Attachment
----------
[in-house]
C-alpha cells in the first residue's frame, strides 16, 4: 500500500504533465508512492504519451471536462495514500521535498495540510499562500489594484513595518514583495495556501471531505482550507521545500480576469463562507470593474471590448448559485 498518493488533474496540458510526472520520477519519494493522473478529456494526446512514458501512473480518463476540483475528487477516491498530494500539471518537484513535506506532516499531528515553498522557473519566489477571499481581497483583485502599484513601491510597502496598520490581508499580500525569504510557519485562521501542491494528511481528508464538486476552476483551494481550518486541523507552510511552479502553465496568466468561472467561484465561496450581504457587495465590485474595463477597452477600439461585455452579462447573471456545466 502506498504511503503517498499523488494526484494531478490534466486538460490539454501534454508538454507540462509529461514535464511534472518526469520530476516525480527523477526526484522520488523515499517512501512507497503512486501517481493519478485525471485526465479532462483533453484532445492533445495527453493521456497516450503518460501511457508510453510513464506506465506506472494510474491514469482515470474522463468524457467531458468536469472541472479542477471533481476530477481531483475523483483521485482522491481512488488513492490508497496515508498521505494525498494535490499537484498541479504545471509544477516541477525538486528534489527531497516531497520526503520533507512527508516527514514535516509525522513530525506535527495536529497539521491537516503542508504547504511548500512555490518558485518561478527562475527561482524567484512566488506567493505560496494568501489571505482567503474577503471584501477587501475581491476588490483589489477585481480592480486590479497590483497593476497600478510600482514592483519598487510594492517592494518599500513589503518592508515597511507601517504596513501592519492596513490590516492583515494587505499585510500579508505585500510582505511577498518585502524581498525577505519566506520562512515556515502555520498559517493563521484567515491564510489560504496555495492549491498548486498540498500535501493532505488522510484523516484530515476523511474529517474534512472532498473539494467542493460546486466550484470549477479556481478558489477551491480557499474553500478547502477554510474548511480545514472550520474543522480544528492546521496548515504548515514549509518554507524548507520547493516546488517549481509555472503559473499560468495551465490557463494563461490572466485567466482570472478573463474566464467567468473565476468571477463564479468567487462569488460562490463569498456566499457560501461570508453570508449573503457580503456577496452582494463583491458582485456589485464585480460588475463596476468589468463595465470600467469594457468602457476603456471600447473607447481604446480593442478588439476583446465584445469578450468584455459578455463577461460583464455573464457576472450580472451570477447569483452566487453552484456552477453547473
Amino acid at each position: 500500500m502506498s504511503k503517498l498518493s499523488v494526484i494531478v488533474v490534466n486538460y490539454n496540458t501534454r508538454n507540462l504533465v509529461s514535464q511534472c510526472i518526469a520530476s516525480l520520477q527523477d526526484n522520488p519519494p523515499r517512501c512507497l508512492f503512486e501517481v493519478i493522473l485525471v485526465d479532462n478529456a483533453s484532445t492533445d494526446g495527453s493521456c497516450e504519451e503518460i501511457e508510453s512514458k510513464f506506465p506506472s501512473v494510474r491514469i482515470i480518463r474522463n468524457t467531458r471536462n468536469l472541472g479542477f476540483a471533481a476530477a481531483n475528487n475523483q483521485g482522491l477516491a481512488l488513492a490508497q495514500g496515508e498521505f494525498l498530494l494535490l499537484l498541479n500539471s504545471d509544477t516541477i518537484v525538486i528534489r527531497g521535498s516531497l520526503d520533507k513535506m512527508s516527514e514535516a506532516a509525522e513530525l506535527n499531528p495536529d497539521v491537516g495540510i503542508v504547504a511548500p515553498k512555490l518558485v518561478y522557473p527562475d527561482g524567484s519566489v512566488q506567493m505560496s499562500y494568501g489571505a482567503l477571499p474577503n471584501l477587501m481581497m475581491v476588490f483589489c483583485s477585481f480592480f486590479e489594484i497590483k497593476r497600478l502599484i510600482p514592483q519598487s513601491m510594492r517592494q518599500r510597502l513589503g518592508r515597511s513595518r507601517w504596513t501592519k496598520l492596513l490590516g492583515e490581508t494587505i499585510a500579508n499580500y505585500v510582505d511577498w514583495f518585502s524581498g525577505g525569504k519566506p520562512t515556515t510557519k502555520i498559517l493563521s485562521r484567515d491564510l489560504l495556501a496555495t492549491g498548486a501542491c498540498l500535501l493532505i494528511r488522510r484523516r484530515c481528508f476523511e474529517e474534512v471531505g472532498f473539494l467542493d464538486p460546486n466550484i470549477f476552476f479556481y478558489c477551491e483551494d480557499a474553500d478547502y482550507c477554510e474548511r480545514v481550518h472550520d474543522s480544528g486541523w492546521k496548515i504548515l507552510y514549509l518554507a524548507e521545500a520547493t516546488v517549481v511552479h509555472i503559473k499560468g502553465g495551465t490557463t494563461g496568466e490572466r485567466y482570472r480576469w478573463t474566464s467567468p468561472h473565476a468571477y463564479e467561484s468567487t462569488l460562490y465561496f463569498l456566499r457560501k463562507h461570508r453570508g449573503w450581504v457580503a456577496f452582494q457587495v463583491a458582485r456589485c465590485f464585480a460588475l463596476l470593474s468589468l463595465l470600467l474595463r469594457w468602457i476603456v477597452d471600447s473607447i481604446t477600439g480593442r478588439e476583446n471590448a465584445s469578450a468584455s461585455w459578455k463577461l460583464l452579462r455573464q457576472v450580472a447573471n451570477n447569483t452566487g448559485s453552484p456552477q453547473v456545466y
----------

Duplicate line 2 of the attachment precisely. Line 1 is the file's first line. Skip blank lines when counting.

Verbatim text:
C-alpha cells in the first residue's frame, strides 16, 4: 500500500504533465508512492504519451471536462495514500521535498495540510499562500489594484513595518514583495495556501471531505482550507521545500480576469463562507470593474471590448448559485 498518493488533474496540458510526472520520477519519494493522473478529456494526446512514458501512473480518463476540483475528487477516491498530494500539471518537484513535506506532516499531528515553498522557473519566489477571499481581497483583485502599484513601491510597502496598520490581508499580500525569504510557519485562521501542491494528511481528508464538486476552476483551494481550518486541523507552510511552479502553465496568466468561472467561484465561496450581504457587495465590485474595463477597452477600439461585455452579462447573471456545466 502506498504511503503517498499523488494526484494531478490534466486538460490539454501534454508538454507540462509529461514535464511534472518526469520530476516525480527523477526526484522520488523515499517512501512507497503512486501517481493519478485525471485526465479532462483533453484532445492533445495527453493521456497516450503518460501511457508510453510513464506506465506506472494510474491514469482515470474522463468524457467531458468536469472541472479542477471533481476530477481531483475523483483521485482522491481512488488513492490508497496515508498521505494525498494535490499537484498541479504545471509544477516541477525538486528534489527531497516531497520526503520533507512527508516527514514535516509525522513530525506535527495536529497539521491537516503542508504547504511548500512555490518558485518561478527562475527561482524567484512566488506567493505560496494568501489571505482567503474577503471584501477587501475581491476588490483589489477585481480592480486590479497590483497593476497600478510600482514592483519598487510594492517592494518599500513589503518592508515597511507601517504596513501592519492596513490590516492583515494587505499585510500579508505585500510582505511577498518585502524581498525577505519566506520562512515556515502555520498559517493563521484567515491564510489560504496555495492549491498548486498540498500535501493532505488522510484523516484530515476523511474529517474534512472532498473539494467542493460546486466550484470549477479556481478558489477551491480557499474553500478547502477554510474548511480545514472550520474543522480544528492546521496548515504548515514549509518554507524548507520547493516546488517549481509555472503559473499560468495551465490557463494563461490572466485567466482570472478573463474566464467567468473565476468571477463564479468567487462569488460562490463569498456566499457560501461570508453570508449573503457580503456577496452582494463583491458582485456589485464585480460588475463596476468589468463595465470600467469594457468602457476603456471600447473607447481604446480593442478588439476583446465584445469578450468584455459578455463577461460583464455573464457576472450580472451570477447569483452566487453552484456552477453547473